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Impaired Cold Stimulated Supraclavicular Brown Adipose Tissue Activity in Young Boys with Obesity

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posted on 16.03.2022, 15:21 by Basma A. Ahmed, Nina Varah, Frank J. Ong, Denis P. Blondin, Elizabeth Gunn, Norman B. Konyer, Nina P. Singh, Michael D. Noseworthy, Francois Haman, Andre C. Carpentier, Zubin Punthakee, Gregory R. Steinberg, Katherine M. Morrison
Childhood obesity is a growing worldwide problem. In adults, lower cold-induced brown adipose tissue (BAT) activity is linked to obesity and metabolic dysfunction; this relationship remains uncertain in children. In this cross-sectional study, we compared cold-induced supraclavicular (SCV) BAT activity (percent change in proton density fat fraction (PDFF)) within the SCV region after one hour of whole-body cold exposure (18°C), using magnetic resonance imaging (MRI) in 26 boys aged 8-10 years: 13 with normal body mass index (BMI), and 13 with overweight/obesity. Anthropometry, body composition, hepatic, and visceral fat (VAT), and pre-and post-cold PDFF of the subcutaneous adipose tissue (SAT) in the posterior neck region and the abdomen were measured.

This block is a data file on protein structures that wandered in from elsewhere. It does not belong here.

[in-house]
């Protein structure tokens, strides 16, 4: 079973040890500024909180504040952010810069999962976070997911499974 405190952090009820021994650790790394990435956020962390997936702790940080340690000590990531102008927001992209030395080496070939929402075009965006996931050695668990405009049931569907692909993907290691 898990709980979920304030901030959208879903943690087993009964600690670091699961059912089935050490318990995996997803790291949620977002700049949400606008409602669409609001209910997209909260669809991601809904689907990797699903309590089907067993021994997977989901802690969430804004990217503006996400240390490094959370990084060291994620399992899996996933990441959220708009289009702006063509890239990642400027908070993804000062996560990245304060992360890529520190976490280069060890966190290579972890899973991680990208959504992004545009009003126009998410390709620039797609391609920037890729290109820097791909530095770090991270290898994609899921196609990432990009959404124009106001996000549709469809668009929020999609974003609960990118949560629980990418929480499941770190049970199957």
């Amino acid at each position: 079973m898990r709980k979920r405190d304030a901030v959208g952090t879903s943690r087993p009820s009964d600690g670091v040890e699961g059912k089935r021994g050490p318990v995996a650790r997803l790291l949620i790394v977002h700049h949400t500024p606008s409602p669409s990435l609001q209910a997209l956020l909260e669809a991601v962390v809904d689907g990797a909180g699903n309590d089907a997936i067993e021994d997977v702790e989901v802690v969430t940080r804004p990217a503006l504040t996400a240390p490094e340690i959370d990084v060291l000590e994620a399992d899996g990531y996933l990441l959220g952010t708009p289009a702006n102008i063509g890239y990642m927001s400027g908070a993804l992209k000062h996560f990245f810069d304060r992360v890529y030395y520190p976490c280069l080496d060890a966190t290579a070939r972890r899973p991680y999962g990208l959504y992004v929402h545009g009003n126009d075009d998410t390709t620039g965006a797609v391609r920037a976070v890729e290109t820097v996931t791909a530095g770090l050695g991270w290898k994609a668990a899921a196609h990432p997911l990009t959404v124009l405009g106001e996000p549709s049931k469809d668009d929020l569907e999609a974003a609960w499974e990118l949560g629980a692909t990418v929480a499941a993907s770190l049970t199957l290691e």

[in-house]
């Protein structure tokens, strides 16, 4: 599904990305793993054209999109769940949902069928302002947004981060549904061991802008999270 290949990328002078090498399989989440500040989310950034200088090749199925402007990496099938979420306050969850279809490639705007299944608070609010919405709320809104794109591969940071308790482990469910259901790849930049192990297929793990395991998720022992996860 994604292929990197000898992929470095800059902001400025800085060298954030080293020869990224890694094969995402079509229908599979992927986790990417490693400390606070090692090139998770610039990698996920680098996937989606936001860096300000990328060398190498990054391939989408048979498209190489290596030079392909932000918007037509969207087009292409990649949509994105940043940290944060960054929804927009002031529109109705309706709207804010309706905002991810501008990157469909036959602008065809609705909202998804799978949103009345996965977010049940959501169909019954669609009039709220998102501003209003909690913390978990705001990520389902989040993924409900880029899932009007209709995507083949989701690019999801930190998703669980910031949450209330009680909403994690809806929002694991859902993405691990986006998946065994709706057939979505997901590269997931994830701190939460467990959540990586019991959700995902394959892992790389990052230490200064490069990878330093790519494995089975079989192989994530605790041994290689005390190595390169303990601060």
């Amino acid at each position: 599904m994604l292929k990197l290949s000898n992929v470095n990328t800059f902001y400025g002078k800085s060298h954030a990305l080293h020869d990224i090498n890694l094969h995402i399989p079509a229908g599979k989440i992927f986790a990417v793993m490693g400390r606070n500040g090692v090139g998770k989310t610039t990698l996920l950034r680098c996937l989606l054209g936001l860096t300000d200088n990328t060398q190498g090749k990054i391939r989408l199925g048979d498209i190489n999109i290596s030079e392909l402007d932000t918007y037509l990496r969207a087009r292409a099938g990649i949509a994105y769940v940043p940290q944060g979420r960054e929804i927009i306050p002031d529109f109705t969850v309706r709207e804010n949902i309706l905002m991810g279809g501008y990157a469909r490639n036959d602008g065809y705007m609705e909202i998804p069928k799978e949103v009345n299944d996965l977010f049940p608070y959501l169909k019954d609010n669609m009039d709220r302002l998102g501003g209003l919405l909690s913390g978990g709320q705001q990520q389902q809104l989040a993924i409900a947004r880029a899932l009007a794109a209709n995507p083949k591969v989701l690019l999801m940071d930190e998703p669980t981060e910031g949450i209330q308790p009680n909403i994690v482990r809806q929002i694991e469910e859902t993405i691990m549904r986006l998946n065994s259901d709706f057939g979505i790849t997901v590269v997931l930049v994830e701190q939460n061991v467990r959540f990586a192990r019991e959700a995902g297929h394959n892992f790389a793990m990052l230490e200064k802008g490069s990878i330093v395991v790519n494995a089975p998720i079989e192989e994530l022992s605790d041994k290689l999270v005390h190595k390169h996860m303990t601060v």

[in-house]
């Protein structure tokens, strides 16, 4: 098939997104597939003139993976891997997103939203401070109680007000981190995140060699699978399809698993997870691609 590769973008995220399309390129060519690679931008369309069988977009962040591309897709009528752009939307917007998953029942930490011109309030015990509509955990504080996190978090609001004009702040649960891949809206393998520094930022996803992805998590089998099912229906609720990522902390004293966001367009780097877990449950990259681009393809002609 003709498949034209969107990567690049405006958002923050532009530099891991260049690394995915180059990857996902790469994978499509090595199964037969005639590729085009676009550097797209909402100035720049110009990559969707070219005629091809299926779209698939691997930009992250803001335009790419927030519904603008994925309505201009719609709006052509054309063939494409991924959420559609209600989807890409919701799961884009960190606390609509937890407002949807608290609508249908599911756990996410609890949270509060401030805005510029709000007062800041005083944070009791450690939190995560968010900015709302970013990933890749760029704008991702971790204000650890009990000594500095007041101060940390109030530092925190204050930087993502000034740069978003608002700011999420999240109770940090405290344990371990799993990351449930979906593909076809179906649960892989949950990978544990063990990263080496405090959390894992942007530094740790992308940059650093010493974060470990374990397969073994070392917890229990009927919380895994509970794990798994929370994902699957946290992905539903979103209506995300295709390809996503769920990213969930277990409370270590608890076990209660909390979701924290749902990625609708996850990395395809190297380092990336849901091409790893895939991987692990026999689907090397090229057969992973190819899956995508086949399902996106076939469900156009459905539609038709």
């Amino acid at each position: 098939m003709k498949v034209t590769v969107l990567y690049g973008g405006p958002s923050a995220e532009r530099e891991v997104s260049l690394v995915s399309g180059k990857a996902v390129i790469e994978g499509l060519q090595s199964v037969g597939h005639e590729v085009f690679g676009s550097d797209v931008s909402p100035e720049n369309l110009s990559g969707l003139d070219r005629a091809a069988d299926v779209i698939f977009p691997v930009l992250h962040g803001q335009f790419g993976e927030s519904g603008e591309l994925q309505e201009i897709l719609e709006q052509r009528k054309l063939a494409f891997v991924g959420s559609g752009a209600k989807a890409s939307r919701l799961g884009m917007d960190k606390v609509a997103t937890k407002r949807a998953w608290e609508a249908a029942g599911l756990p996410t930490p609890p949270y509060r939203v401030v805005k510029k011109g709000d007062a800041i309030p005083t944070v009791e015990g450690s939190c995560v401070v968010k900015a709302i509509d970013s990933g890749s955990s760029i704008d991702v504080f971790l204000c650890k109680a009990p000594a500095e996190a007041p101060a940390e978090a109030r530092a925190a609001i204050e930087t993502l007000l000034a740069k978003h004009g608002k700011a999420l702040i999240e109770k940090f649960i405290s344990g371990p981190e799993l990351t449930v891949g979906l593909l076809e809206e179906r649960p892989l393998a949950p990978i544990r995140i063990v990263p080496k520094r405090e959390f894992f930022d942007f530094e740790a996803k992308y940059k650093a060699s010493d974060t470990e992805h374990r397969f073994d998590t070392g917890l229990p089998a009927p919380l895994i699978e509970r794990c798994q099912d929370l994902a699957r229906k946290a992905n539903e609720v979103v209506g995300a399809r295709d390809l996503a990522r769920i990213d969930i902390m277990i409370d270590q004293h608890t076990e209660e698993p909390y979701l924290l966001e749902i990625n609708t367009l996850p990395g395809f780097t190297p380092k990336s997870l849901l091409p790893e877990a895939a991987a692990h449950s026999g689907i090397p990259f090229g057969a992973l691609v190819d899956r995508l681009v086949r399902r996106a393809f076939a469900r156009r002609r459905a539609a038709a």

Boys with overweight/obesity had lower cold-induced percent decline in SCV PDFF compared to those with normal BMI (1.6±0.8 vs 4.7±1.2 %, p=0.044). SCV PDFF declined significantly in boys with normal BMI (2.7±0.7 %, p=0.003) but not in boys with overweight/obesity (1.1±0.5 %, p=0.053). No cold-induced changes in the PDFF of either the neck SAT (-0.89±0.7 %, p= 0.250 vs 0.37±0.3 %, p= 0.230) or the abdominal SAT (-0.39±0.5 %, p=0.409 and 0.25±0.2 %, p= 0.139 for normal BMI and overweight/obesity groups respectively) were seen. The cold-induced percent decline in SCV PDFF was inversely related to BMI (r=-0.39, p= 0.047), waist circumference (r= -0.48, p= 0.014), and VAT (r= -0.47, p= 0.014). Thus, in young boys, as in adults, BAT activity is lower in those with overweight/obesity, suggesting that restoring activity may be important for improving metabolic health.


This study is funded by grants from the Canadian Institutes of Health Research (grant number 144625-1) and the Boris Family.